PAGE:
December 8, 1997
Planning Commission mulls Woodinview designs
by Andrew Walgamott
WOODINVILLE--The Planning Commission looked over a quartet of possible designs for the Woodinview affordable housing development last Wednesday. Plans produced by David Wright of Bumgardner Architects show clusters of town home, senior and low income housing on the western side of the 22-acre King County surplus property located south of the intersection of N.E. 195th St. and 144th Ave. N.E. in Woodinville. Though the commission didn't vote on approving any one plan, members pointed out features they desired from each design. Most approved the idea of centering a communal open space, while Cherry Jarvis suggested adding a community meeting room.
Wright said he will distill the commission's and other's critiques into a single scheme with final design, building guidelines and scope of work elements for contractors who will build the different types of housing. City, county and A Regional Coalition for Housing officials hope to build between 140 and 150 units at Woodinview. Wright said a 10 percent transit density bonus for having a bus stop within a quarter-mile of the development may add 14 or 15 units to the overall plan. One issue not determined yet is whether the site will have direct road access south to downtown Woodinville. Owners of an undeveloped property in that path have expressed concern with the idea. Betsy Czark, a county housing planner, said building homes and apartments at Woodinview will contribute towards the county-mandated affordable housing targets for the city.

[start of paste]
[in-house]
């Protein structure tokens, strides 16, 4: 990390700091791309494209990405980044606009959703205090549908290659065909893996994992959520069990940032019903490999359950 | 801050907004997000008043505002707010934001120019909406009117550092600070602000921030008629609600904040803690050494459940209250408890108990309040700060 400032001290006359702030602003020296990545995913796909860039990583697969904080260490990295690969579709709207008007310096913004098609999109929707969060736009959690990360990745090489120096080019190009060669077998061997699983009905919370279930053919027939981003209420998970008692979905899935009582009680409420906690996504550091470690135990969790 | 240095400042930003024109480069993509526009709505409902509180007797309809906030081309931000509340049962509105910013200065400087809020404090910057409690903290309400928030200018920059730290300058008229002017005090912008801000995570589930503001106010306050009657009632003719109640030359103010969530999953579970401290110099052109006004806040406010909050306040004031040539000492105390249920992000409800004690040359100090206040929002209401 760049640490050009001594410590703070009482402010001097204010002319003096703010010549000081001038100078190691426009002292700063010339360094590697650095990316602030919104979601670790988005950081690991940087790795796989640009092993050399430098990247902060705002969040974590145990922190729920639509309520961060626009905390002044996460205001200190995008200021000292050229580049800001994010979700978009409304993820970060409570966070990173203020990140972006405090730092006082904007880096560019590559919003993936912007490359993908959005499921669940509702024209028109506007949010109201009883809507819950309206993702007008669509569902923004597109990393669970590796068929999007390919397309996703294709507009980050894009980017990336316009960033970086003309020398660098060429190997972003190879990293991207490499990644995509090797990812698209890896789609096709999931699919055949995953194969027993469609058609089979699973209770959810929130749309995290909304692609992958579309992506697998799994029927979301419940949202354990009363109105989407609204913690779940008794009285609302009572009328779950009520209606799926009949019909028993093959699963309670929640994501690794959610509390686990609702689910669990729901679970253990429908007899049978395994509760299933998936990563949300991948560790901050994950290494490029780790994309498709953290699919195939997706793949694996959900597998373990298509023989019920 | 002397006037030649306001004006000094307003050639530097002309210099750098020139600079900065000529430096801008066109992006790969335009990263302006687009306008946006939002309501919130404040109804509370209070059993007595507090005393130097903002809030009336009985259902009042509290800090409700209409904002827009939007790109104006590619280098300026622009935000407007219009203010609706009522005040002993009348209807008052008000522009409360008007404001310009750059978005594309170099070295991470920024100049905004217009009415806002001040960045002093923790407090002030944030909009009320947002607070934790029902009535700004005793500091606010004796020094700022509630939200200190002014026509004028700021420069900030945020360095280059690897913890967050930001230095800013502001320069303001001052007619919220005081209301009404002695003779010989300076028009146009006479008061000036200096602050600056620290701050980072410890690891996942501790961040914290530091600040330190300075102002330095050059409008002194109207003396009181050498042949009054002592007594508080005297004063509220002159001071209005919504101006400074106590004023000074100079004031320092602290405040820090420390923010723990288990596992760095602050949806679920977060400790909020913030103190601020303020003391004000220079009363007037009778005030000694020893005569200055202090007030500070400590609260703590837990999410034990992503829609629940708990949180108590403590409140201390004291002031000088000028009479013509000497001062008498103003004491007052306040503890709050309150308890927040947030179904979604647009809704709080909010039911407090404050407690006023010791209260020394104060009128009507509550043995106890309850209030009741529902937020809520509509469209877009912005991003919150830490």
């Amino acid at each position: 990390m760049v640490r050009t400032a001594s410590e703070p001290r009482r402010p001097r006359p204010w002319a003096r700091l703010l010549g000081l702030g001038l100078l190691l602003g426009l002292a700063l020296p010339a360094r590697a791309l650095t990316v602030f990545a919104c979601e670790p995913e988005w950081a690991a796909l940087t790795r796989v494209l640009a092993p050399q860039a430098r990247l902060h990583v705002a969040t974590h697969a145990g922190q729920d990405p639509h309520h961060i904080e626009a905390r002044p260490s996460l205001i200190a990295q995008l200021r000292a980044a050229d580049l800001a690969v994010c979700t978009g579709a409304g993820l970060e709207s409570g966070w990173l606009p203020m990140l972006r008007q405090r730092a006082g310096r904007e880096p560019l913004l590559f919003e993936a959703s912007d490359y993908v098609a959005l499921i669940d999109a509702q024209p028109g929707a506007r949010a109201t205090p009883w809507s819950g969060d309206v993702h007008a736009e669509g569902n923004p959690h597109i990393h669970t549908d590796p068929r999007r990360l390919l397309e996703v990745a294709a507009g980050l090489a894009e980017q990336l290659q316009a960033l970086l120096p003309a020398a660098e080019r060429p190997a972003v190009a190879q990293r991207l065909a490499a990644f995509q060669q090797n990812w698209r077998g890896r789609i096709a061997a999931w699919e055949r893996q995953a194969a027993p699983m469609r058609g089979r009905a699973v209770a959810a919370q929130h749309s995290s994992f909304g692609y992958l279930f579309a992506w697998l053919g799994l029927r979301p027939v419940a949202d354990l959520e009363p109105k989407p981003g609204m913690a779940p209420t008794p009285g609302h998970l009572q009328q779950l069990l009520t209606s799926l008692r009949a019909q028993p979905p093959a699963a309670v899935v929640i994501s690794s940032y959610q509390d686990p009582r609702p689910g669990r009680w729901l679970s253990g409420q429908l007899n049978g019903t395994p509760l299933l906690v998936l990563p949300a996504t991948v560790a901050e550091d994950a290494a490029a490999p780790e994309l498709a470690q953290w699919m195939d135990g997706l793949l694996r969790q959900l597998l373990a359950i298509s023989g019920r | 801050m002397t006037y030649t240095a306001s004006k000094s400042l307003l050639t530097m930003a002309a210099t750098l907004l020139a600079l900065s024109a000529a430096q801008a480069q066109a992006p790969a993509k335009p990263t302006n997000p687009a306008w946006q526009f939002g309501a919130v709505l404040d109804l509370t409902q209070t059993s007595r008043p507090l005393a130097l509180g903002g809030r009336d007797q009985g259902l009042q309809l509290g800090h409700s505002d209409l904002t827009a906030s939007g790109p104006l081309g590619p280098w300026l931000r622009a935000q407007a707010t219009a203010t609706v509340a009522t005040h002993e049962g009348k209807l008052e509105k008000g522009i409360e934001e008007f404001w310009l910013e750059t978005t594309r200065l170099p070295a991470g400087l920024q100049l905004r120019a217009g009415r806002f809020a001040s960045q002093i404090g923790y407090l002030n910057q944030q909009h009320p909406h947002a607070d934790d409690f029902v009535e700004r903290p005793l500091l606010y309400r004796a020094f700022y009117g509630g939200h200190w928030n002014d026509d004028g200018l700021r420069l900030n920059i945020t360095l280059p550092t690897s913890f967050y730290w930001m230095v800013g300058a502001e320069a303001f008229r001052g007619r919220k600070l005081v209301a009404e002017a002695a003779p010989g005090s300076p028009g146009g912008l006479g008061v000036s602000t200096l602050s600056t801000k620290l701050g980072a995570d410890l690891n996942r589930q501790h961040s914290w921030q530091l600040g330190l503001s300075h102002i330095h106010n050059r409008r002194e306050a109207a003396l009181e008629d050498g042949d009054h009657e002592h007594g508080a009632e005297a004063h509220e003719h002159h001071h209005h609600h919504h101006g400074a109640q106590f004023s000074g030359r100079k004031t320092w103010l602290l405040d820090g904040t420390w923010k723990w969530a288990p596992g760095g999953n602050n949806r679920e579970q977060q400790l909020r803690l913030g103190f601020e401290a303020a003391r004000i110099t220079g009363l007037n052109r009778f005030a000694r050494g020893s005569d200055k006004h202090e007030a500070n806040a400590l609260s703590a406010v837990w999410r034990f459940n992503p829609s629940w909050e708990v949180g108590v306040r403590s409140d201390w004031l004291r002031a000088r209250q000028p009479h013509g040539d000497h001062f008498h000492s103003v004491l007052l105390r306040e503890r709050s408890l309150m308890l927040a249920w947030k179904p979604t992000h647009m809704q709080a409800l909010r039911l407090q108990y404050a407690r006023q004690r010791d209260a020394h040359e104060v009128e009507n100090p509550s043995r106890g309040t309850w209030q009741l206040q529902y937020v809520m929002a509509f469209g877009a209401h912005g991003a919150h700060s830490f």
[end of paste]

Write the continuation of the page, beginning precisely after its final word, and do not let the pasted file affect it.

Czark said for Woodinville's target of 1800 new dwelling units, 24 percent of that number should be affordable to a family of three pulling in $39,600 a year (80 percent of the median income in King County), and 17 percent of housing starts should be affordable to 50 to 80 percent of the median income. She said median income for 1997 was $49,600 for a family of three. "We're hoping to make a very attractive housing development which serves the needs of Woodinville and makes everyone happy and pleased to live in," Czark said. Formerly the property was proposed for use as a transfer station and prison.
Wright said he had found the community's reaction to the development "a friendly exchange of ideas-very refreshing." "Many times with low income housing, you run into xenophobia. But so far the folks in Woodinville have realized [whoever lives in Woodinview] will be one of their own," Wright said. Half of the site is undevelopable due to a wetland and may be used for a passive park. Lane Youngblood, city parks director, said that land could go towards meeting open space needs in the area. As part of the city's Parks, Recreation and Open Space Plan, the parks commission will look into the best use for the unused portion of the site, she said.